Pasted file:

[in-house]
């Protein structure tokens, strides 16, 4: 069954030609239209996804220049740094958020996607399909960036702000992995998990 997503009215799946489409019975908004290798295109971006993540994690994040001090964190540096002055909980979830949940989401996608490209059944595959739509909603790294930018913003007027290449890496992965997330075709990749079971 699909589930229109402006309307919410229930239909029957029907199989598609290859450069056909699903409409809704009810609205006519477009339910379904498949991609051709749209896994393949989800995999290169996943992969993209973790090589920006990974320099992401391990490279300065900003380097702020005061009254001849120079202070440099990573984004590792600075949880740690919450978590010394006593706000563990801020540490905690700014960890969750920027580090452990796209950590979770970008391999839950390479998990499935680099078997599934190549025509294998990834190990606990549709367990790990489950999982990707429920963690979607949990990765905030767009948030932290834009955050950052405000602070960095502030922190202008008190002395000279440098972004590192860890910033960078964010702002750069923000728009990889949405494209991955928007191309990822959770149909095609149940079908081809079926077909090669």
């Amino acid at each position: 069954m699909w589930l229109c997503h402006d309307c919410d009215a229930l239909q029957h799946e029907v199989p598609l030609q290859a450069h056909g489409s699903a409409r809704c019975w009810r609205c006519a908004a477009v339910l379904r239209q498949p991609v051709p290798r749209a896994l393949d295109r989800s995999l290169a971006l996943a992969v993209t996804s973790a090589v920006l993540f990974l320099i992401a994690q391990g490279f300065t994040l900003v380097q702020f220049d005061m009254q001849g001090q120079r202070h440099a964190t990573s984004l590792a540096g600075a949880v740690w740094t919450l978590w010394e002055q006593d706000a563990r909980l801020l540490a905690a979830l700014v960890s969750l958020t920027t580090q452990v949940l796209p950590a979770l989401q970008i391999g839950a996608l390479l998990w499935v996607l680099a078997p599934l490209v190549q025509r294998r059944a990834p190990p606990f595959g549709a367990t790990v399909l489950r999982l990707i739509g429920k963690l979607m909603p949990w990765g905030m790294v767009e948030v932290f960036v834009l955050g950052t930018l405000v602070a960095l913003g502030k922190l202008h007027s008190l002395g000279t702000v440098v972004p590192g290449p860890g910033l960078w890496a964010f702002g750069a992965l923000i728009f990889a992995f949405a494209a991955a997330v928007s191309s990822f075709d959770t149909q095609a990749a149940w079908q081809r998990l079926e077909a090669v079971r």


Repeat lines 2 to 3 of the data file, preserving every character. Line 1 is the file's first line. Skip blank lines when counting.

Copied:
């Protein structure tokens, strides 16, 4: 069954030609239209996804220049740094958020996607399909960036702000992995998990 997503009215799946489409019975908004290798295109971006993540994690994040001090964190540096002055909980979830949940989401996608490209059944595959739509909603790294930018913003007027290449890496992965997330075709990749079971 699909589930229109402006309307919410229930239909029957029907199989598609290859450069056909699903409409809704009810609205006519477009339910379904498949991609051709749209896994393949989800995999290169996943992969993209973790090589920006990974320099992401391990490279300065900003380097702020005061009254001849120079202070440099990573984004590792600075949880740690919450978590010394006593706000563990801020540490905690700014960890969750920027580090452990796209950590979770970008391999839950390479998990499935680099078997599934190549025509294998990834190990606990549709367990790990489950999982990707429920963690979607949990990765905030767009948030932290834009955050950052405000602070960095502030922190202008008190002395000279440098972004590192860890910033960078964010702002750069923000728009990889949405494209991955928007191309990822959770149909095609149940079908081809079926077909090669």
């Amino acid at each position: 069954m699909w589930l229109c997503h402006d309307c919410d009215a229930l239909q029957h799946e029907v199989p598609l030609q290859a450069h056909g489409s699903a409409r809704c019975w009810r609205c006519a908004a477009v339910l379904r239209q498949p991609v051709p290798r749209a896994l393949d295109r989800s995999l290169a971006l996943a992969v993209t996804s973790a090589v920006l993540f990974l320099i992401a994690q391990g490279f300065t994040l900003v380097q702020f220049d005061m009254q001849g001090q120079r202070h440099a964190t990573s984004l590792a540096g600075a949880v740690w740094t919450l978590w010394e002055q006593d706000a563990r909980l801020l540490a905690a979830l700014v960890s969750l958020t920027t580090q452990v949940l796209p950590a979770l989401q970008i391999g839950a996608l390479l998990w499935v996607l680099a078997p599934l490209v190549q025509r294998r059944a990834p190990p606990f595959g549709a367990t790990v399909l489950r999982l990707i739509g429920k963690l979607m909603p949990w990765g905030m790294v767009e948030v932290f960036v834009l955050g950052t930018l405000v602070a960095l913003g502030k922190l202008h007027s008190l002395g000279t702000v440098v972004p590192g290449p860890g910033l960078w890496a964010f702002g750069a992965l923000i728009f990889a992995f949405a494209a991955a997330v928007s191309s990822f075709d959770t149909q095609a990749a149940w079908q081809r998990l079926e077909a090669v079971r």